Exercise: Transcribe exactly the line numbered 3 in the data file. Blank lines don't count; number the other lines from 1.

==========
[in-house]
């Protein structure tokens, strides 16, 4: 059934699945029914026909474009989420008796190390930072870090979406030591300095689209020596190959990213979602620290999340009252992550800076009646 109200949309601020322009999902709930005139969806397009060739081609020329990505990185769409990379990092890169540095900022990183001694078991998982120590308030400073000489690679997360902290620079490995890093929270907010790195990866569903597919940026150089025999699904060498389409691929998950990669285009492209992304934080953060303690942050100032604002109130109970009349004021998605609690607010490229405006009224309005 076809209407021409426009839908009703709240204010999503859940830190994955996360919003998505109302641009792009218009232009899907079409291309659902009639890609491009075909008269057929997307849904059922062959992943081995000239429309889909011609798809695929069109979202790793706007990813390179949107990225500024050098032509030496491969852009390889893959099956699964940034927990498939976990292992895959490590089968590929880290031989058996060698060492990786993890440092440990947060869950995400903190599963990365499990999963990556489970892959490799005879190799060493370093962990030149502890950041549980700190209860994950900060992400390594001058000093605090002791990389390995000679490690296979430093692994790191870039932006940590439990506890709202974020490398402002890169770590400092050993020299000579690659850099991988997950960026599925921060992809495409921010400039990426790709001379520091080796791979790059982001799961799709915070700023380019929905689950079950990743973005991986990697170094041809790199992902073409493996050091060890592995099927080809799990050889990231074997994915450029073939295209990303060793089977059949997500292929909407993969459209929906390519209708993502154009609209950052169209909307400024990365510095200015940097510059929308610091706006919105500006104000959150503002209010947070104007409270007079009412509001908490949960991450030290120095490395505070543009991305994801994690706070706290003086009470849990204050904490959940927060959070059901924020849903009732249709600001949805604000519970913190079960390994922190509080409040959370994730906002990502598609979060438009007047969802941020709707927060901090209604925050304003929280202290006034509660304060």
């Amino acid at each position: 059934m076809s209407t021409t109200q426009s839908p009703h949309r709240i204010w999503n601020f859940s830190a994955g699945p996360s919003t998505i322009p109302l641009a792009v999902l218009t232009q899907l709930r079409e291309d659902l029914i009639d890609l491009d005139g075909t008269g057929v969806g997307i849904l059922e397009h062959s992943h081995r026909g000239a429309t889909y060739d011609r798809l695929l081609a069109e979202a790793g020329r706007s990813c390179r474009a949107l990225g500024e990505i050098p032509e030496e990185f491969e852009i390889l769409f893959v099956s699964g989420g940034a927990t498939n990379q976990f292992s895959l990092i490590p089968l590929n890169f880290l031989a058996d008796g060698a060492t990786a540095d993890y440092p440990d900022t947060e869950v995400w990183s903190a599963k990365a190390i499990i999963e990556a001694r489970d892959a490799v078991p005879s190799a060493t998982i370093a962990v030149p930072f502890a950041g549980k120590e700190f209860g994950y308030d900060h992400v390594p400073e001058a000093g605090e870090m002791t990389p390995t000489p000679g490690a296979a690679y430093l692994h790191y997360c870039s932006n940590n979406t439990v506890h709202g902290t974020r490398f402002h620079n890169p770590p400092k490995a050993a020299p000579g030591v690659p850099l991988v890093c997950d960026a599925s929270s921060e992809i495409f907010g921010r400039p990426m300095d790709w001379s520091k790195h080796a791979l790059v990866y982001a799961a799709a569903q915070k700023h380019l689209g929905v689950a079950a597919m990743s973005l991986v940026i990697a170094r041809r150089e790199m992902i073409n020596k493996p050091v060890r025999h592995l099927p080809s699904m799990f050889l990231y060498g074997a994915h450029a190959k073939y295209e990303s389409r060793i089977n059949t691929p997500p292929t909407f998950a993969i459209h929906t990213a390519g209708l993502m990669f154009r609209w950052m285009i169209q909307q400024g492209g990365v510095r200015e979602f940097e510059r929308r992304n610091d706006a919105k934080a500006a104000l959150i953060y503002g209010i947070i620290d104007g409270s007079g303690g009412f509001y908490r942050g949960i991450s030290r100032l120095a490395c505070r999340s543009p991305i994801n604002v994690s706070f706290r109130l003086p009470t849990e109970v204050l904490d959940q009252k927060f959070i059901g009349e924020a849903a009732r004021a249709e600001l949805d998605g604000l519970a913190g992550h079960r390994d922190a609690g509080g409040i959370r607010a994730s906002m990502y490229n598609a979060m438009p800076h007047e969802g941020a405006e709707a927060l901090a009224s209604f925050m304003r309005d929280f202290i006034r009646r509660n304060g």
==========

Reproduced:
């Amino acid at each position: 059934m076809s209407t021409t109200q426009s839908p009703h949309r709240i204010w999503n601020f859940s830190a994955g699945p996360s919003t998505i322009p109302l641009a792009v999902l218009t232009q899907l709930r079409e291309d659902l029914i009639d890609l491009d005139g075909t008269g057929v969806g997307i849904l059922e397009h062959s992943h081995r026909g000239a429309t889909y060739d011609r798809l695929l081609a069109e979202a790793g020329r706007s990813c390179r474009a949107l990225g500024e990505i050098p032509e030496e990185f491969e852009i390889l769409f893959v099956s699964g989420g940034a927990t498939n990379q976990f292992s895959l990092i490590p089968l590929n890169f880290l031989a058996d008796g060698a060492t990786a540095d993890y440092p440990d900022t947060e869950v995400w990183s903190a599963k990365a190390i499990i999963e990556a001694r489970d892959a490799v078991p005879s190799a060493t998982i370093a962990v030149p930072f502890a950041g549980k120590e700190f209860g994950y308030d900060h992400v390594p400073e001058a000093g605090e870090m002791t990389p390995t000489p000679g490690a296979a690679y430093l692994h790191y997360c870039s932006n940590n979406t439990v506890h709202g902290t974020r490398f402002h620079n890169p770590p400092k490995a050993a020299p000579g030591v690659p850099l991988v890093c997950d960026a599925s929270s921060e992809i495409f907010g921010r400039p990426m300095d790709w001379s520091k790195h080796a791979l790059v990866y982001a799961a799709a569903q915070k700023h380019l689209g929905v689950a079950a597919m990743s973005l991986v940026i990697a170094r041809r150089e790199m992902i073409n020596k493996p050091v060890r025999h592995l099927p080809s699904m799990f050889l990231y060498g074997a994915h450029a190959k073939y295209e990303s389409r060793i089977n059949t691929p997500p292929t909407f998950a993969i459209h929906t990213a390519g209708l993502m990669f154009r609209w950052m285009i169209q909307q400024g492209g990365v510095r200015e979602f940097e510059r929308r992304n610091d706006a919105k934080a500006a104000l959150i953060y503002g209010i947070i620290d104007g409270s007079g303690g009412f509001y908490r942050g949960i991450s030290r100032l120095a490395c505070r999340s543009p991305i994801n604002v994690s706070f706290r109130l003086p009470t849990e109970v204050l904490d959940q009252k927060f959070i059901g009349e924020a849903a009732r004021a249709e600001l949805d998605g604000l519970a913190g992550h079960r390994d922190a609690g509080g409040i959370r607010a994730s906002m990502y490229n598609a979060m438009p800076h007047e969802g941020a405006e709707a927060l901090a009224s209604f925050m304003r309005d929280f202290i006034r009646r509660n304060g």